Spring WebApplicationInitializer

Spring WebApplicationInitializer

In this article, we will get an understanding of  Spring WebApplicationInitializer interface along with a detailed analysis of the benefits and configurations of Spring WebApplicationInitializer.

 

Introduction

Dispatcher Servlet is known as an entry point for Spring MVC based web applications, you can think of Dispatcher Servlet as a gatekeeper for MVC application responsible to understand the request, send it to correct place and responsible to send the response back to the calling party.

Spring 3.1 Brough support for the Servlet 3 API, before that we can only register Servlet Dispatcher with Servlet container via the standard Web application web.xml file.

<web-app xmlns:xsi="http://www.w3.org/2001/XMLSchema-instance"
         xmlns="http://java.sun.com/xml/ns/javaee"
         xsi:schemaLocation="http://java.sun.com/xml/ns/javaee
	http://java.sun.com/xml/ns/javaee/web-app_2_5.xsd"
         version="2.5">

    <display-name>Spring3 MVC Application</display-name>

    <servlet>
        <servlet-name>spring-web</servlet-name>
        <servlet-class>
            org.springframework.web.servlet.DispatcherServlet
        </servlet-class>
        <load-on-startup>1</load-on-startup>
    </servlet>

    <servlet-mapping>
        <servlet-name>spring-web</servlet-name>
        <url-pattern>/</url-pattern>
    </servlet-mapping>

</web-app>

With Spring support for Servlet 3.0 Specification, web.xml is optional and we can manage all our web application using Java Annotations.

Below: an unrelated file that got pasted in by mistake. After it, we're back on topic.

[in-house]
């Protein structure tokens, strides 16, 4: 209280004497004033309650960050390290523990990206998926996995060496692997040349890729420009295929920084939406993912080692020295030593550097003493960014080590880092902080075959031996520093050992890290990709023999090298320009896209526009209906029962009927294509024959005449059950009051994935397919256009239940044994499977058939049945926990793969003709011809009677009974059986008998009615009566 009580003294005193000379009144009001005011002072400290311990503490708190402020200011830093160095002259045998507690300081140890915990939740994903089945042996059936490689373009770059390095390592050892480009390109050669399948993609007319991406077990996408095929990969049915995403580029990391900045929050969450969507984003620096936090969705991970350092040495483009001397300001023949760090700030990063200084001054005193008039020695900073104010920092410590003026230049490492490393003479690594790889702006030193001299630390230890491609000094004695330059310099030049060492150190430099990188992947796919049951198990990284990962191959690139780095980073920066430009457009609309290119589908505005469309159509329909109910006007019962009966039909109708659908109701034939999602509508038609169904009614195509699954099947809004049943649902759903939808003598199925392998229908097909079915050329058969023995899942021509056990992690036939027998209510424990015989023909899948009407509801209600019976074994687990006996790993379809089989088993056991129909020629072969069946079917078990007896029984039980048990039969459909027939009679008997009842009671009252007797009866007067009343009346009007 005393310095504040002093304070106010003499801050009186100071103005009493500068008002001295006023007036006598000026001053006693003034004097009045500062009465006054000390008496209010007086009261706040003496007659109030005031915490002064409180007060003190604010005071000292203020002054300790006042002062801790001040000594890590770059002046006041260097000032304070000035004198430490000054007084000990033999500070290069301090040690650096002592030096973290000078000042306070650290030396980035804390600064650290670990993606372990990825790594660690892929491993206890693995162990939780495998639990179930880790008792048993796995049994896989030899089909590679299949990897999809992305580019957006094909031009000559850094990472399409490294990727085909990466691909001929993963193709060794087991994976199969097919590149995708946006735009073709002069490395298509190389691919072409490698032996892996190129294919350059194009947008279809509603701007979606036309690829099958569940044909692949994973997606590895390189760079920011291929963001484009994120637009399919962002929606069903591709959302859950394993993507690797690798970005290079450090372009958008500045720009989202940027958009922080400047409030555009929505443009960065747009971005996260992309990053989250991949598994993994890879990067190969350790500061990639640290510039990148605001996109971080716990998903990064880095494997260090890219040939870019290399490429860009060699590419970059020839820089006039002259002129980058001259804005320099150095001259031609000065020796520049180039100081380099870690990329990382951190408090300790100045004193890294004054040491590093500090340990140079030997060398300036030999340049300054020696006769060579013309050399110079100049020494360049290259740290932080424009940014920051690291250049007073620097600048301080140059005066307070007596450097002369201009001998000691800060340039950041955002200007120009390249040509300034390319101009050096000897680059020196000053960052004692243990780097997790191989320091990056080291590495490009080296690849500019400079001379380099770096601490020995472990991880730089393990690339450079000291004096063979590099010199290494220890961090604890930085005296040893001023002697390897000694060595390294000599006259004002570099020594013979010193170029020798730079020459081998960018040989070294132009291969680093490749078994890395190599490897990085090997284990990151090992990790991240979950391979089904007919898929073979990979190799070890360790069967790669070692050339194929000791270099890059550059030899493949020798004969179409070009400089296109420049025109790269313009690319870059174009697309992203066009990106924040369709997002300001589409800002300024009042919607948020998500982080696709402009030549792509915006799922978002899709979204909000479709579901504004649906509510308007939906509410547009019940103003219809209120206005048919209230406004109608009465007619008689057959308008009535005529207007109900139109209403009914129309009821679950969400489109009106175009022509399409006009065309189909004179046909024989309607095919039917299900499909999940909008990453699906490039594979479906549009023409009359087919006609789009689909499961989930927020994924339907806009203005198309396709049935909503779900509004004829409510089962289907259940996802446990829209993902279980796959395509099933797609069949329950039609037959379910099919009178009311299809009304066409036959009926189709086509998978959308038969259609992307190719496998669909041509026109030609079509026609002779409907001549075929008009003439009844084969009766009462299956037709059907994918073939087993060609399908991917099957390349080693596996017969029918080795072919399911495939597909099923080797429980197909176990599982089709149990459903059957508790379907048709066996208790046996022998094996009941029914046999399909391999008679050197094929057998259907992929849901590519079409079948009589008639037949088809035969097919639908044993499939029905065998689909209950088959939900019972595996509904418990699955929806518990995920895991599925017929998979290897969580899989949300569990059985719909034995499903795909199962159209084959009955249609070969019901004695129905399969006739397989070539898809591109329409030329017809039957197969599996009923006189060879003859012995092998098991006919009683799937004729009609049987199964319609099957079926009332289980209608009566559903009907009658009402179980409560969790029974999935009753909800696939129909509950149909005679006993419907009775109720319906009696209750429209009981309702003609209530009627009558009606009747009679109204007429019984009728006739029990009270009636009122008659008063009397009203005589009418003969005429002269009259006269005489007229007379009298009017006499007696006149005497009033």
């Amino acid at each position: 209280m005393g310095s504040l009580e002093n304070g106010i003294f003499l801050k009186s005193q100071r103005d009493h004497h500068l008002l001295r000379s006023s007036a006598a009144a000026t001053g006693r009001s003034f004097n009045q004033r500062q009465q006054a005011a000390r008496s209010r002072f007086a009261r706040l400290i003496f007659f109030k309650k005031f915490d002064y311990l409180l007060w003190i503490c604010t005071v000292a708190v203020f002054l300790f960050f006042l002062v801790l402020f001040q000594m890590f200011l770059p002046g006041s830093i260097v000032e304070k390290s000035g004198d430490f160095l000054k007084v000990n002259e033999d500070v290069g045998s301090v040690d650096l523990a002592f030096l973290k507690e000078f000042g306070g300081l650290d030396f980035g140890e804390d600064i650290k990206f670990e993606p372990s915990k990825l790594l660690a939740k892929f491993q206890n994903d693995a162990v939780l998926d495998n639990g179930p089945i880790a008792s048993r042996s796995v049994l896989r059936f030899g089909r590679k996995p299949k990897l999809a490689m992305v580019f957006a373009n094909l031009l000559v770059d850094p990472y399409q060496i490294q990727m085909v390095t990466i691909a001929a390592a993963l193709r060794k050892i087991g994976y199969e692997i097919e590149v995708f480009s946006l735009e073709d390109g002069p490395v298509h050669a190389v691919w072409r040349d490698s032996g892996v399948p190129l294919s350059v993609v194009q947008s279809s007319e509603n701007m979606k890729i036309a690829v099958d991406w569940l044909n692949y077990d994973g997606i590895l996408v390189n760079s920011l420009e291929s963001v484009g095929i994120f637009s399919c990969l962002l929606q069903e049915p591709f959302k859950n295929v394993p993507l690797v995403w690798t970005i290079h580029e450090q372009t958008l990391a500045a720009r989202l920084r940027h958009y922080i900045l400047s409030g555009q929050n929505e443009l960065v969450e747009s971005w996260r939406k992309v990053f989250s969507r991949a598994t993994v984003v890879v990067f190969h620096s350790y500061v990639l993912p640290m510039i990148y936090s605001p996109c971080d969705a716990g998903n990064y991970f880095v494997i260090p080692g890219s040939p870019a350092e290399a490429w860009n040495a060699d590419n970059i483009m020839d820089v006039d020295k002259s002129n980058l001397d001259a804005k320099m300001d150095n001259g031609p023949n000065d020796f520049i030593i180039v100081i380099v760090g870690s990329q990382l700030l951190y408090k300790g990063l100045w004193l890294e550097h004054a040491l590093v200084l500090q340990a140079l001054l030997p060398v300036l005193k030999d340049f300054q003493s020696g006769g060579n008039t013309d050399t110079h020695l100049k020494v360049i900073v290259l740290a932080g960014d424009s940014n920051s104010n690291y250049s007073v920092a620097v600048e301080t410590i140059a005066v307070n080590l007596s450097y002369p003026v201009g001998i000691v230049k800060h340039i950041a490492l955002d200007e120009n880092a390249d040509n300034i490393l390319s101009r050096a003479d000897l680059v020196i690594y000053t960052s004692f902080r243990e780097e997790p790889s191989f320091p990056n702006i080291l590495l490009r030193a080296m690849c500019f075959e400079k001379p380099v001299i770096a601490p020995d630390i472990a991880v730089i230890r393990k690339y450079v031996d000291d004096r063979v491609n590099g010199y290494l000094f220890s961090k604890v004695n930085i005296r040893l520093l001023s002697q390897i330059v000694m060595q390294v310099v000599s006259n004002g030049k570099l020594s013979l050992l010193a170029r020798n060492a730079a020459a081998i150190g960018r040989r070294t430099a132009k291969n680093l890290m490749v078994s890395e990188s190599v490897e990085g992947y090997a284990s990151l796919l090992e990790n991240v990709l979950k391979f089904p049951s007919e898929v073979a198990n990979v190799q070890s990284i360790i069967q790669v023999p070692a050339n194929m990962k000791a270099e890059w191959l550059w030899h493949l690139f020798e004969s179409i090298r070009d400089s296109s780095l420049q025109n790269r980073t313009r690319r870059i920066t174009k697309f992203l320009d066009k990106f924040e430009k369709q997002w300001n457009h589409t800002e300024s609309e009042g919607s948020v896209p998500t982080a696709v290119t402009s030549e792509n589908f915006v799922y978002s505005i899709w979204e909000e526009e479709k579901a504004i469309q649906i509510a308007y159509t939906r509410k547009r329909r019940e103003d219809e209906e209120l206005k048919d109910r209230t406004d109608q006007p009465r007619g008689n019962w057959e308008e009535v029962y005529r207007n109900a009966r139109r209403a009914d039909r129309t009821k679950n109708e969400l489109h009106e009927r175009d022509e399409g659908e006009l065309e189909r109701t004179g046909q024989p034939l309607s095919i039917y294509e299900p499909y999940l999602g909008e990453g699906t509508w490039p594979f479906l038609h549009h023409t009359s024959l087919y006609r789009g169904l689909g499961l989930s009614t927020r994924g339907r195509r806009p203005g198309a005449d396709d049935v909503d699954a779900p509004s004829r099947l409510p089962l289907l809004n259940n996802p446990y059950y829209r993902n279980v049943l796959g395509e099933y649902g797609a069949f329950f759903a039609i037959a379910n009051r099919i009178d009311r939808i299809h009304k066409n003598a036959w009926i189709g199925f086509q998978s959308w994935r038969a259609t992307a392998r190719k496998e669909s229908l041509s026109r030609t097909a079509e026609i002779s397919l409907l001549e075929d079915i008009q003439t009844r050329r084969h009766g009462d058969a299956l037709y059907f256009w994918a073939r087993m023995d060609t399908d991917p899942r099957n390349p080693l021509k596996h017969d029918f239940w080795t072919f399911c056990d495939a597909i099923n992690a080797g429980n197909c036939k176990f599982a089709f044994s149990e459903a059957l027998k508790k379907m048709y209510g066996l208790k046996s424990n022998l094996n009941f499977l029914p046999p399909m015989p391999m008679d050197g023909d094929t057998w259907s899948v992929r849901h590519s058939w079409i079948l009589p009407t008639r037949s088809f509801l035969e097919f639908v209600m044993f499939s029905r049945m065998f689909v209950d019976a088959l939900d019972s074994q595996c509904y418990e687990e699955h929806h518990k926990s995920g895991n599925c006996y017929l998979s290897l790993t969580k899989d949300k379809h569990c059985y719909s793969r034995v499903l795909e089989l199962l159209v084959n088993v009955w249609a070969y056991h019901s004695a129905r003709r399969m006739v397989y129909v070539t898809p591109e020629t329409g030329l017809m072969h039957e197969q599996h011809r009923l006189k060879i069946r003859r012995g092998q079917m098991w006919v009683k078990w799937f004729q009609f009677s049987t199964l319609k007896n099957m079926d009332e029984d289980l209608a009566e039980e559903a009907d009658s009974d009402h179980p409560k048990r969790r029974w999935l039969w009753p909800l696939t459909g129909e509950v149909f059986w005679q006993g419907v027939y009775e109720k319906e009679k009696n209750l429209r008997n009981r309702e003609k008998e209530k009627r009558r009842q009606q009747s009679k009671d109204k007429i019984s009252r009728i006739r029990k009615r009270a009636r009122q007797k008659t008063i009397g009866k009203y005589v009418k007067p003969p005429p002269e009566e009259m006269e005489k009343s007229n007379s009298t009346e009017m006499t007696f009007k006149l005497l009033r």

One of the natural questions will arise in your mind is “If we are not registering Dispatcher Servlet than how Spring will create/bootstrap Dispatcher Servlet for our application?

Spring WebApplicationInitializer is the answer to your above question which was introduced with Spring 3.1.

 

1. What is Spring WebApplicationInitializer?

Spring WebApplicationInitializer is Servlet 3.0 + implementation to configure ServletContext programmatically in comparison to the traditional way to do this using web.xml.

 

2. Hybrid Configuration

We have 2 ways to replace traditional web.xml using Spring WebApplicationInitializer, in this one we will discuss a mix of replacing configuration using Java Annotation and XML based Spring configuration.

public class CustomWebAppInitializer implements WebApplicationInitializer {
    /**
     * Configure the given {@link ServletContext} with any servlets, filters, listeners
     * context-params and attributes necessary for initializing this web application. See examples
     * {@linkplain WebApplicationInitializer above}.
     *
     * @param servletContext the {@code ServletContext} to initialize
     * @throws ServletException if any call against the given {@code ServletContext} throws a {@code
     *                          ServletException}
     */
    @Override
    public void onStartup(ServletContext servletContext) throws ServletException {

        XmlWebApplicationContext applicationContext = new XmlWebApplicationContext();
        applicationContext.setConfigLocation("location of spring config xml file");

        //Dispatcher servlet configuration

        ServletRegistration.Dynamic dispatcher = servletContext.addServlet("dispatcher", new DispatcherServlet(applicationContext));
        dispatcher.setLoadOnStartup(1);
        dispatcher.addMapping("/");
    }

Above approach looks good, clean and preferred way to do it but this is not purely Java code based approach as we are still using web.xml in our code to read this configuration.

 

3. WebApplicationInitializer With Java Annotation

Let’s change our previous code to purely Java Annotation-based configuration.We will try to use Spring @Configuration classes in place of traditional XmlWebApplicationContext.

public class CustomWebAppInitializer implements WebApplicationInitializer {
    /**
     * Configure the given {@link ServletContext} with any servlets, filters, listeners